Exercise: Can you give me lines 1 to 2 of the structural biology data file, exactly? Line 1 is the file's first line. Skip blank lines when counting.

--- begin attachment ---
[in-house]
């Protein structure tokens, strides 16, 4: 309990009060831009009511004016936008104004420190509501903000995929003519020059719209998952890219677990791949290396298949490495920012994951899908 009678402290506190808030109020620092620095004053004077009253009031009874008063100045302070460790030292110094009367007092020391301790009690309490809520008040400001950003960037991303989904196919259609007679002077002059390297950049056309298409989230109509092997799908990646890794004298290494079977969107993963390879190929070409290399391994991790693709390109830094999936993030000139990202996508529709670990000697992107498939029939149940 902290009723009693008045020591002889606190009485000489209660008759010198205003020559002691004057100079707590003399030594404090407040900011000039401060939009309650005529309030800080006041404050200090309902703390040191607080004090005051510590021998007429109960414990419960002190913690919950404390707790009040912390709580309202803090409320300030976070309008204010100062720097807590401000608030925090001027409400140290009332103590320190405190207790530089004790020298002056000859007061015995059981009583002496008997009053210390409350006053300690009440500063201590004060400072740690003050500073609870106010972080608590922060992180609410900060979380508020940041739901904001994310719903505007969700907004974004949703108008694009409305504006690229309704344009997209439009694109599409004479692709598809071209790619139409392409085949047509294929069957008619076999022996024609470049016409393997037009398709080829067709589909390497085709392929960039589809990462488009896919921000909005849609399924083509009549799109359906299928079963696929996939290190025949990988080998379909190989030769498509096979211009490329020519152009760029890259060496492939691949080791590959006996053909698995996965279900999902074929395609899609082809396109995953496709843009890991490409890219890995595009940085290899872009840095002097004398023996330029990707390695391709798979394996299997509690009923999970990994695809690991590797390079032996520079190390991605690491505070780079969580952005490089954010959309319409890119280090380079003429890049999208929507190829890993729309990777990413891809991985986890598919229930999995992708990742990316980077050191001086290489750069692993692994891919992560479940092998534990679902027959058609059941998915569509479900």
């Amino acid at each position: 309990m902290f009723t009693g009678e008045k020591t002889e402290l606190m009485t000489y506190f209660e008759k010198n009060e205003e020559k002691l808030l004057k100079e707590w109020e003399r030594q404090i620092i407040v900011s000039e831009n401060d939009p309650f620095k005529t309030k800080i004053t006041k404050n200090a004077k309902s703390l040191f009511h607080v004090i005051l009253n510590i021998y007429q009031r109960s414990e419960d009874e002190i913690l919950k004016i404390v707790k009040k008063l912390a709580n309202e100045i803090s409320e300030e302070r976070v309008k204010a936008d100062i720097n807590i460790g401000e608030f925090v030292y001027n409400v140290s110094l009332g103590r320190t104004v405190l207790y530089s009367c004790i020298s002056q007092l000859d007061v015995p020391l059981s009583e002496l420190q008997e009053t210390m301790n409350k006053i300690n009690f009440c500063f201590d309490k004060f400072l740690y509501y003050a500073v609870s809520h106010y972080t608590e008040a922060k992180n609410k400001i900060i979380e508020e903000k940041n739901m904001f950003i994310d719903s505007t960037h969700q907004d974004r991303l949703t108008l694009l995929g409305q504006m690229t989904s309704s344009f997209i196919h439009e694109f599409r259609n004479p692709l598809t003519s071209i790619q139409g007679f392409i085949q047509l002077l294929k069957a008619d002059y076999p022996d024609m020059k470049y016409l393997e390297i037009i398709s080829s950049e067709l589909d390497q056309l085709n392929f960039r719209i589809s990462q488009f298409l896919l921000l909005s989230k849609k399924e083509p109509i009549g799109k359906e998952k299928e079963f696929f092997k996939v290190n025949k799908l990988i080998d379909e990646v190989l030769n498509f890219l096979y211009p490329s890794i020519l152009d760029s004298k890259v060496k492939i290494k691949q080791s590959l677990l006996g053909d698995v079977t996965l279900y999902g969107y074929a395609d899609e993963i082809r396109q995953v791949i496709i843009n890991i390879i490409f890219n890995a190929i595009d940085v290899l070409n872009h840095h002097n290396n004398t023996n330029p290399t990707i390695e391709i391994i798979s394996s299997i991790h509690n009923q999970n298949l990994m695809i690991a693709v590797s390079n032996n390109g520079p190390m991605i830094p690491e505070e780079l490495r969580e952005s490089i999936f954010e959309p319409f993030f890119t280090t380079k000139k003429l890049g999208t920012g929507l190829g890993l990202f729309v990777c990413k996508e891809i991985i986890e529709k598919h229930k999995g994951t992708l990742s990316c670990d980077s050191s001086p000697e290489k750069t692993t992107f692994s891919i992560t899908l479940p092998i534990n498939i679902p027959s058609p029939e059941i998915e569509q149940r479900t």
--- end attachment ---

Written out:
[in-house]
């Protein structure tokens, strides 16, 4: 309990009060831009009511004016936008104004420190509501903000995929003519020059719209998952890219677990791949290396298949490495920012994951899908 009678402290506190808030109020620092620095004053004077009253009031009874008063100045302070460790030292110094009367007092020391301790009690309490809520008040400001950003960037991303989904196919259609007679002077002059390297950049056309298409989230109509092997799908990646890794004298290494079977969107993963390879190929070409290399391994991790693709390109830094999936993030000139990202996508529709670990000697992107498939029939149940 902290009723009693008045020591002889606190009485000489209660008759010198205003020559002691004057100079707590003399030594404090407040900011000039401060939009309650005529309030800080006041404050200090309902703390040191607080004090005051510590021998007429109960414990419960002190913690919950404390707790009040912390709580309202803090409320300030976070309008204010100062720097807590401000608030925090001027409400140290009332103590320190405190207790530089004790020298002056000859007061015995059981009583002496008997009053210390409350006053300690009440500063201590004060400072740690003050500073609870106010972080608590922060992180609410900060979380508020940041739901904001994310719903505007969700907004974004949703108008694009409305504006690229309704344009997209439009694109599409004479692709598809071209790619139409392409085949047509294929069957008619076999022996024609470049016409393997037009398709080829067709589909390497085709392929960039589809990462488009896919921000909005849609399924083509009549799109359906299928079963696929996939290190025949990988080998379909190989030769498509096979211009490329020519152009760029890259060496492939691949080791590959006996053909698995996965279900999902074929395609899609082809396109995953496709843009890991490409890219890995595009940085290899872009840095002097004398023996330029990707390695391709798979394996299997509690009923999970990994695809690991590797390079032996520079190390991605690491505070780079969580952005490089954010959309319409890119280090380079003429890049999208929507190829890993729309990777990413891809991985986890598919229930999995992708990742990316980077050191001086290489750069692993692994891919992560479940092998534990679902027959058609059941998915569509479900």